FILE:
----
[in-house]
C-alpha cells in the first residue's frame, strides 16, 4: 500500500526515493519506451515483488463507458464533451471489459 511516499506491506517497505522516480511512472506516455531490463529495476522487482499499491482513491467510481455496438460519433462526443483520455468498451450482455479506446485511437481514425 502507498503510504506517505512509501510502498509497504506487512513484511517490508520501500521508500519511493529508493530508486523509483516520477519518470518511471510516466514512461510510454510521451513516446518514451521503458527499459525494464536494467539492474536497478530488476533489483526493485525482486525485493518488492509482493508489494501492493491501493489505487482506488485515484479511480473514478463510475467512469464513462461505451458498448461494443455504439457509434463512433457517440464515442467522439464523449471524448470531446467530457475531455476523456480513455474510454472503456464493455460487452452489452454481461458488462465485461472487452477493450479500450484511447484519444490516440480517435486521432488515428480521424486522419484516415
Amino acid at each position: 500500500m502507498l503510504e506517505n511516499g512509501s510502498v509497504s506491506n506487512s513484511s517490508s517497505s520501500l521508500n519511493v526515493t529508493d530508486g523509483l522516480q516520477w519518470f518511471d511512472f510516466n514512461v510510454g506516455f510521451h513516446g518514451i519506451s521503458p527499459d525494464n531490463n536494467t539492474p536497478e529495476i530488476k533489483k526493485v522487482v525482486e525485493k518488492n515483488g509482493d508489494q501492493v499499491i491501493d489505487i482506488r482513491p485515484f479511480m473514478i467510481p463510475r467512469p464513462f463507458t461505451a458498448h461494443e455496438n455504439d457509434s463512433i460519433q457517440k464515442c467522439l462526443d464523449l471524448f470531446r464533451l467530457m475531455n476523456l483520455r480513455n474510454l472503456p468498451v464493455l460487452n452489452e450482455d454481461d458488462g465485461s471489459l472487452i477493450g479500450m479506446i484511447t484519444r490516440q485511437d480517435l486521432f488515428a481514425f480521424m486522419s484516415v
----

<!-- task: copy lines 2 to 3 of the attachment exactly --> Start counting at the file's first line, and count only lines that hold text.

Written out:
C-alpha cells in the first residue's frame, strides 16, 4: 500500500526515493519506451515483488463507458464533451471489459 511516499506491506517497505522516480511512472506516455531490463529495476522487482499499491482513491467510481455496438460519433462526443483520455468498451450482455479506446485511437481514425 502507498503510504506517505512509501510502498509497504506487512513484511517490508520501500521508500519511493529508493530508486523509483516520477519518470518511471510516466514512461510510454510521451513516446518514451521503458527499459525494464536494467539492474536497478530488476533489483526493485525482486525485493518488492509482493508489494501492493491501493489505487482506488485515484479511480473514478463510475467512469464513462461505451458498448461494443455504439457509434463512433457517440464515442467522439464523449471524448470531446467530457475531455476523456480513455474510454472503456464493455460487452452489452454481461458488462465485461472487452477493450479500450484511447484519444490516440480517435486521432488515428480521424486522419484516415
Amino acid at each position: 500500500m502507498l503510504e506517505n511516499g512509501s510502498v509497504s506491506n506487512s513484511s517490508s517497505s520501500l521508500n519511493v526515493t529508493d530508486g523509483l522516480q516520477w519518470f518511471d511512472f510516466n514512461v510510454g506516455f510521451h513516446g518514451i519506451s521503458p527499459d525494464n531490463n536494467t539492474p536497478e529495476i530488476k533489483k526493485v522487482v525482486e525485493k518488492n515483488g509482493d508489494q501492493v499499491i491501493d489505487i482506488r482513491p485515484f479511480m473514478i467510481p463510475r467512469p464513462f463507458t461505451a458498448h461494443e455496438n455504439d457509434s463512433i460519433q457517440k464515442c467522439l462526443d464523449l471524448f470531446r464533451l467530457m475531455n476523456l483520455r480513455n474510454l472503456p468498451v464493455l460487452n452489452e450482455d454481461d458488462g465485461s471489459l472487452i477493450g479500450m479506446i484511447t484519444r490516440q485511437d480517435l486521432f488515428a481514425f480521424m486522419s484516415v